LONDON (Reuters) -Seven-time champion Serena Williams suffered a second straight Wimbledon first-round exit as she was stunned by French debutant Harmony Tan in a late-night Centre Court epic on Tuesday.
A year after the American retired injured from what many feared would be her last Wimbledon match, her return had been eagerly anticipated but 115th-ranked Tan ripped up the script with a nerve-shredding 7-5 1-6 7-6(7) win.
With the Centre Court roof closed for the final two sets and the time approaching the 11pm Wimbledon curfew, Tan had one match point snatched away when the 40-year-old Williams served at 5-6 in a rollercoaster deciding set.
A weary Williams then appeared close to victory as she built a 4-0 lead in the ‘super tiebreak’.
But Tan, who had never played a Wimbledon main draw match before let alone against one of the game’s greats on a fever-pitch showcourt, was not done.
Sticking to the slice and slow ball shots that had flummoxed Williams throughout an absorbing duel, she clawed her way into a 9-7 lead before sealing victory as Williams netted a forehand.
Williams, who had not played a singles match since retiring hurt against Aliaksandra Sasnovich here last year, went through every emotion in three hours and 11 minutes of drama and put her fans through the wringer too.
But in the end, a lack of match sharpness proved too much as another quest for a 24th Grand Slam title hit the buffers and the question is will she ever get another chance.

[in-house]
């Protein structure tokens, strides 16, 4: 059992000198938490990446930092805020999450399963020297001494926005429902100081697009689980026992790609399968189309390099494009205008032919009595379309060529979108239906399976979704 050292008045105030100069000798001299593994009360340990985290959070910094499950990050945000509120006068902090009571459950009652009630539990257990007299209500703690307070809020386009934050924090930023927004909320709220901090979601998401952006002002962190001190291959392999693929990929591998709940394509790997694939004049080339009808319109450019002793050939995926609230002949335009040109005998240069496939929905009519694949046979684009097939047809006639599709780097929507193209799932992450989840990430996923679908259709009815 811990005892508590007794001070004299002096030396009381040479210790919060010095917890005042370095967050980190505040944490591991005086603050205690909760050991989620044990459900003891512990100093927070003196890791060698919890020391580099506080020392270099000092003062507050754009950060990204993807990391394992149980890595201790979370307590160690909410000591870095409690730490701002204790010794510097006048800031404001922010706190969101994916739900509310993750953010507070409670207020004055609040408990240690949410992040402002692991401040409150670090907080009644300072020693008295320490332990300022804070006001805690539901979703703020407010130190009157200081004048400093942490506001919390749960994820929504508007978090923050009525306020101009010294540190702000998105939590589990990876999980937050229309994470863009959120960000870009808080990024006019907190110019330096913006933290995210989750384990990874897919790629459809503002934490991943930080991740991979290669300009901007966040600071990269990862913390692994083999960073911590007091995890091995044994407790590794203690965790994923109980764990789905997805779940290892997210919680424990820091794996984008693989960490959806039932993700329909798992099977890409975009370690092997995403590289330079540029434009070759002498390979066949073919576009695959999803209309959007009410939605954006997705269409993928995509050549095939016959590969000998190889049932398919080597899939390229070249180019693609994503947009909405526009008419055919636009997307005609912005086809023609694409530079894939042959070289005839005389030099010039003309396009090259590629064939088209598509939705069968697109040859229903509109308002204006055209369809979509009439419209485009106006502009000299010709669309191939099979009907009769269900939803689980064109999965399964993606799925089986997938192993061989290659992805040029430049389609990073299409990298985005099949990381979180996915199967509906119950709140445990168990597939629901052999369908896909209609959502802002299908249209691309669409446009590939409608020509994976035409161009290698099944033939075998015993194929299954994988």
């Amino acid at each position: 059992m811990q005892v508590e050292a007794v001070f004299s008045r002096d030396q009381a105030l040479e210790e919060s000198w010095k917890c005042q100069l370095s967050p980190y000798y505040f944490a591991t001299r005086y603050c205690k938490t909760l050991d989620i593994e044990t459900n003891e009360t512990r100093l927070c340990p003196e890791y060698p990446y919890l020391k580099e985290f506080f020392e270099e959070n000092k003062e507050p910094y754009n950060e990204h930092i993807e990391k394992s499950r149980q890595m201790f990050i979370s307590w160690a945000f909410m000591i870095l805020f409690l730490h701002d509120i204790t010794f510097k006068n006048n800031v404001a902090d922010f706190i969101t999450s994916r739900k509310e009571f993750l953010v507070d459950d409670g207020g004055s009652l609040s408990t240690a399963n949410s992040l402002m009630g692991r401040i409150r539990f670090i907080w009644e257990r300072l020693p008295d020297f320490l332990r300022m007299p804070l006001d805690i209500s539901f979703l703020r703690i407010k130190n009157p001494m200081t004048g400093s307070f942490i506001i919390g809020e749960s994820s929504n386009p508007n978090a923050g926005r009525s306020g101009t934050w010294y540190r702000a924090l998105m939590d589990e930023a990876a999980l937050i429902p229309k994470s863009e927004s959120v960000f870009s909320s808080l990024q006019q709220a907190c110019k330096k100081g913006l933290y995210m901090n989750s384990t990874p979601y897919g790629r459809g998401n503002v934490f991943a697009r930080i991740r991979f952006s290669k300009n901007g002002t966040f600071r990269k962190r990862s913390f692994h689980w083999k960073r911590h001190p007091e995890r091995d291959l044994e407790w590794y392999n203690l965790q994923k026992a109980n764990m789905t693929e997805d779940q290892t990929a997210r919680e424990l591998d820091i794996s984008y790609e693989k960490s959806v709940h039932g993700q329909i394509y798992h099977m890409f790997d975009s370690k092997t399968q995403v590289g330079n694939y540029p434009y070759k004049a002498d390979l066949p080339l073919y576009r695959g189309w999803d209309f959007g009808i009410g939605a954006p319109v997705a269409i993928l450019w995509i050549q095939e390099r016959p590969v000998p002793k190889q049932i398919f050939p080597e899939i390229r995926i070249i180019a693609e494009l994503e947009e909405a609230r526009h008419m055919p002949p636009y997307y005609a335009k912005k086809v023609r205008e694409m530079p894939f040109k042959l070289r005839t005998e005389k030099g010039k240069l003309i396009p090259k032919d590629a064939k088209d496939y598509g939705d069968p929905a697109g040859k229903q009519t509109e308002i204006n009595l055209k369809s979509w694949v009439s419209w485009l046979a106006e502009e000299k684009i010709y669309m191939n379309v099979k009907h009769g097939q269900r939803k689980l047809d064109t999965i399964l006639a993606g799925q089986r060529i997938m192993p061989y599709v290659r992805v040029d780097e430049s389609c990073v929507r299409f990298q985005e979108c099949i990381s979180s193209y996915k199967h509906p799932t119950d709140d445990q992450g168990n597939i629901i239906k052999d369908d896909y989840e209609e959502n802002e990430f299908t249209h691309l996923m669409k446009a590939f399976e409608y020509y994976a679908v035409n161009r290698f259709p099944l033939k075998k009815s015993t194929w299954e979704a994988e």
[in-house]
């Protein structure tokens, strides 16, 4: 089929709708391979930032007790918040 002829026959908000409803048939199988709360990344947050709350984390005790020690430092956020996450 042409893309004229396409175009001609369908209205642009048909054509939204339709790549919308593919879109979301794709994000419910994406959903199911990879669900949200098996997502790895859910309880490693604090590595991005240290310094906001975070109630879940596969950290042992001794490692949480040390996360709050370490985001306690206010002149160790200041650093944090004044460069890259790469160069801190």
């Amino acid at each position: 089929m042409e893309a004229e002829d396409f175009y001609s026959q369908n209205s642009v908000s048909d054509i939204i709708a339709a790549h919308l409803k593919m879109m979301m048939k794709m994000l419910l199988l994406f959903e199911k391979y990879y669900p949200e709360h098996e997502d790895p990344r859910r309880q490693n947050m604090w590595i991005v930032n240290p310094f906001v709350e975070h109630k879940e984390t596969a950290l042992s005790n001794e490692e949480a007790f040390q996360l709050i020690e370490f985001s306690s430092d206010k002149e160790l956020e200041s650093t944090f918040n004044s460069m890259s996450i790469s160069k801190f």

Tan, who had only ever won two Grand Slam main draw matches compared to the 98 won at Wimbledon alone by Williams, could hardly believe what she had done after clinching by far the biggest victory of her modest career.
“I’m so emotional now. Serena is a superstar and when I was young I was watching her so many times on the TV,” the 24-year-old said on court. “For my first Wimbledon, it’s wow. Just wow.
“When I saw the draw I was really scared. Because it’s Serena Williams, she’s a legend. I thought if I could win one or two games it was really good for me.”
‘BETTER THAN LAST YEAR’
While defeat, which by ranking of opponent was the worst of her Wimbledon career, was a bitter pill to swallow, Williams said it was easier to accept than last year.
“It was definitely a very long battle and fight and it’s definitely better than last year. That’s a start,” Williams told reporters. “I think physically I did pretty good. I think the last couple of points I was really suffering there.”
Asked if she would be back at Wimbledon, Williams was coy.
“That’s a question I can’t answer. I don’t know. Who knows? Who knows where I’ll pop up?”
Despite wildcard Williams’s notional ranking of 1,204, on paper the match looked like a mis-match.
The 24-year-old Tan had only chalked up nine Tour wins in her career and none on grass compared to the 832 for former world number one Williams.
But right from the start it was clear that statistics and reputations could be ignored.
A succession of wild errors off the Williams racket handed Tan a 2-0 lead before she found some rhythm to move 4-2 ahead. But Tan, whose subtle game belongs to a bygone era, showed great court craft and broke the mighty Williams serve twice in succession on her way to snatching the opener.
Williams broke serve after a lung-busting 19-minute game early in the second set that had both players gasping and then saved four break points in the next game before rolling through the rest of the set as Tan faded.
Leading 3-1 in the decider Williams seemed in control but it was an illusion as Tan struck a beautiful backhand winner to break back for 3-3.
Roared on by the crowd, Williams broke again at 4-4 and celebrated wildly as if she had won the title, but again Tan showed true grit and broke back with another stunning backhand.
When Williams saved match point with a swing volley to get into a tiebreak, logic suggested Tan would finally fold.
But it was Williams who faltered with victory in sight.
(Reporting by Martyn HermanEditing by Toby Davis)